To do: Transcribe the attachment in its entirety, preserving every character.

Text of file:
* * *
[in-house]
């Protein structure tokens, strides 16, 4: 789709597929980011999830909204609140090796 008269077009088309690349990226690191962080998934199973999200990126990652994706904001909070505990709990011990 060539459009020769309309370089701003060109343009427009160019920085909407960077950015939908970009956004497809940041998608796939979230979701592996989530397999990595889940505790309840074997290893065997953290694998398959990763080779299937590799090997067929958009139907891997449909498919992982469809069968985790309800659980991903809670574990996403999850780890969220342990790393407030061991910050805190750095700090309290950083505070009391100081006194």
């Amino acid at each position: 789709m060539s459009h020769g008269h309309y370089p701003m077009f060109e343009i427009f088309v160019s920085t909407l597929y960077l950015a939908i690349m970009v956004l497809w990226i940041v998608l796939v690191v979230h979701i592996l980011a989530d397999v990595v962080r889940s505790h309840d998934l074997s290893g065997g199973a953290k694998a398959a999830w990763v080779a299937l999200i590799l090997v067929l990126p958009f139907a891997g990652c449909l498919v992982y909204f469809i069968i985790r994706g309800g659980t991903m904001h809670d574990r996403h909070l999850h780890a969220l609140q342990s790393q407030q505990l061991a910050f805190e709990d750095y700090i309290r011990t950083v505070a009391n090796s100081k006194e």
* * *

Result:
[in-house]
């Protein structure tokens, strides 16, 4: 789709597929980011999830909204609140090796 008269077009088309690349990226690191962080998934199973999200990126990652994706904001909070505990709990011990 060539459009020769309309370089701003060109343009427009160019920085909407960077950015939908970009956004497809940041998608796939979230979701592996989530397999990595889940505790309840074997290893065997953290694998398959990763080779299937590799090997067929958009139907891997449909498919992982469809069968985790309800659980991903809670574990996403999850780890969220342990790393407030061991910050805190750095700090309290950083505070009391100081006194």
């Amino acid at each position: 789709m060539s459009h020769g008269h309309y370089p701003m077009f060109e343009i427009f088309v160019s920085t909407l597929y960077l950015a939908i690349m970009v956004l497809w990226i940041v998608l796939v690191v979230h979701i592996l980011a989530d397999v990595v962080r889940s505790h309840d998934l074997s290893g065997g199973a953290k694998a398959a999830w990763v080779a299937l999200i590799l090997v067929l990126p958009f139907a891997g990652c449909l498919v992982y909204f469809i069968i985790r994706g309800g659980t991903m904001h809670d574990r996403h909070l999850h780890a969220l609140q342990s790393q407030q505990l061991a910050f805190e709990d750095y700090i309290r011990t950083v505070a009391n090796s100081k006194e």